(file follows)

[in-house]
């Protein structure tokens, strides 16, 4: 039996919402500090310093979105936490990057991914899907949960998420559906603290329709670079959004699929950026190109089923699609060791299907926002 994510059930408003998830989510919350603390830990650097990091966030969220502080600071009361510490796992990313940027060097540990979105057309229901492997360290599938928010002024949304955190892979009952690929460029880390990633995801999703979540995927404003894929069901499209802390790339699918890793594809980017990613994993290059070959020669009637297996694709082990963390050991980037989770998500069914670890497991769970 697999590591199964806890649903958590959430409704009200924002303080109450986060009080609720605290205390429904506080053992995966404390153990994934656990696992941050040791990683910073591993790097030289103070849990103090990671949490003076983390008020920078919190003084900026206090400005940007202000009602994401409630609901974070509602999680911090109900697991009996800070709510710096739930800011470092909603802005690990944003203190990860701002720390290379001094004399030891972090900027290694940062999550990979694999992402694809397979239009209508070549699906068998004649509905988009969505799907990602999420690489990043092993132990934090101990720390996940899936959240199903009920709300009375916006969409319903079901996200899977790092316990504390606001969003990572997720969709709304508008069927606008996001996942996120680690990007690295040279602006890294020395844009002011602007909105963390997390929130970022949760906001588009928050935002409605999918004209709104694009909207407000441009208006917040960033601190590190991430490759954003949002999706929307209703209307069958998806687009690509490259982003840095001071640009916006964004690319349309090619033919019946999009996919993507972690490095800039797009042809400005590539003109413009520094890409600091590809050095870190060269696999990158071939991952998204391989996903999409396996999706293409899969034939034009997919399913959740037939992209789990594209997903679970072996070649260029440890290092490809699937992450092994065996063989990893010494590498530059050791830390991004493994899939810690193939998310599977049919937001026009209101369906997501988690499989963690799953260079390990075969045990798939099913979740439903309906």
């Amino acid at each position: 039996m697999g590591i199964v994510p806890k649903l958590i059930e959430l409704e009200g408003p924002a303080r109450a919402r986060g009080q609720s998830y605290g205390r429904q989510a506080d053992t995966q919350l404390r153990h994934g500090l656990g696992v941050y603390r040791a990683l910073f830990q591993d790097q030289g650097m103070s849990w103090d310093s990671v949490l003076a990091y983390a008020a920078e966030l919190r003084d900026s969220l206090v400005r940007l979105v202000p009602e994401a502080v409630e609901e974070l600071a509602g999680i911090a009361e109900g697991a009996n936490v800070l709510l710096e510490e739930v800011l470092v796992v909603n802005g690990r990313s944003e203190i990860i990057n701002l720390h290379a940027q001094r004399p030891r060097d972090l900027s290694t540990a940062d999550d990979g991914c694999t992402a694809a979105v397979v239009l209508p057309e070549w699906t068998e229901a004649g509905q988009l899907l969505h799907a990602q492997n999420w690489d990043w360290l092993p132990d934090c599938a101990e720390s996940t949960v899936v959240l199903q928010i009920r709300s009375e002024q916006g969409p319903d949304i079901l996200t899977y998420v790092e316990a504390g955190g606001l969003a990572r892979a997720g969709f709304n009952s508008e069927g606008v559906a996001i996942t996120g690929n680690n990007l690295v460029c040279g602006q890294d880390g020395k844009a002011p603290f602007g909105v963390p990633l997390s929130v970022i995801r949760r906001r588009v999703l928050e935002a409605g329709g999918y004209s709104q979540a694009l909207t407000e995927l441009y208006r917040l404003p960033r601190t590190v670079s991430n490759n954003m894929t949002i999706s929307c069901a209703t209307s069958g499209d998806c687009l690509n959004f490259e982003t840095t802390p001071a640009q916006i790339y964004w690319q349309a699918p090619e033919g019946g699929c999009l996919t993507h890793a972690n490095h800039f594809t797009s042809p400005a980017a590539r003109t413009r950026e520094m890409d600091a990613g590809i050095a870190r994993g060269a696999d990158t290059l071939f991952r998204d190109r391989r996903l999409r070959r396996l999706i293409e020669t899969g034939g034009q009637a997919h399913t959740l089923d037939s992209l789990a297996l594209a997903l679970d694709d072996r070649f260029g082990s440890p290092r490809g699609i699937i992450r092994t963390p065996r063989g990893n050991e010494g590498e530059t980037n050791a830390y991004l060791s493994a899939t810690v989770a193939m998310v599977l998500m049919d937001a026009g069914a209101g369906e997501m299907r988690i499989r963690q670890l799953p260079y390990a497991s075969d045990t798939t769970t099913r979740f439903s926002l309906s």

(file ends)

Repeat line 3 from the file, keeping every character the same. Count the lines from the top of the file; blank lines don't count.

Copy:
């Amino acid at each position: 039996m697999g590591i199964v994510p806890k649903l958590i059930e959430l409704e009200g408003p924002a303080r109450a919402r986060g009080q609720s998830y605290g205390r429904q989510a506080d053992t995966q919350l404390r153990h994934g500090l656990g696992v941050y603390r040791a990683l910073f830990q591993d790097q030289g650097m103070s849990w103090d310093s990671v949490l003076a990091y983390a008020a920078e966030l919190r003084d900026s969220l206090v400005r940007l979105v202000p009602e994401a502080v409630e609901e974070l600071a509602g999680i911090a009361e109900g697991a009996n936490v800070l709510l710096e510490e739930v800011l470092v796992v909603n802005g690990r990313s944003e203190i990860i990057n701002l720390h290379a940027q001094r004399p030891r060097d972090l900027s290694t540990a940062d999550d990979g991914c694999t992402a694809a979105v397979v239009l209508p057309e070549w699906t068998e229901a004649g509905q988009l899907l969505h799907a990602q492997n999420w690489d990043w360290l092993p132990d934090c599938a101990e720390s996940t949960v899936v959240l199903q928010i009920r709300s009375e002024q916006g969409p319903d949304i079901l996200t899977y998420v790092e316990a504390g955190g606001l969003a990572r892979a997720g969709f709304n009952s508008e069927g606008v559906a996001i996942t996120g690929n680690n990007l690295v460029c040279g602006q890294d880390g020395k844009a002011p603290f602007g909105v963390p990633l997390s929130v970022i995801r949760r906001r588009v999703l928050e935002a409605g329709g999918y004209s709104q979540a694009l909207t407000e995927l441009y208006r917040l404003p960033r601190t590190v670079s991430n490759n954003m894929t949002i999706s929307c069901a209703t209307s069958g499209d998806c687009l690509n959004f490259e982003t840095t802390p001071a640009q916006i790339y964004w690319q349309a699918p090619e033919g019946g699929c999009l996919t993507h890793a972690n490095h800039f594809t797009s042809p400005a980017a590539r003109t413009r950026e520094m890409d600091a990613g590809i050095a870190r994993g060269a696999d990158t290059l071939f991952r998204d190109r391989r996903l999409r070959r396996l999706i293409e020669t899969g034939g034009q009637a997919h399913t959740l089923d037939s992209l789990a297996l594209a997903l679970d694709d072996r070649f260029g082990s440890p290092r490809g699609i699937i992450r092994t963390p065996r063989g990893n050991e010494g590498e530059t980037n050791a830390y991004l060791s493994a899939t810690v989770a193939m998310v599977l998500m049919d937001a026009g069914a209101g369906e997501m299907r988690i499989r963690q670890l799953p260079y390990a497991s075969d045990t798939t769970t099913r979740f439903s926002l309906s």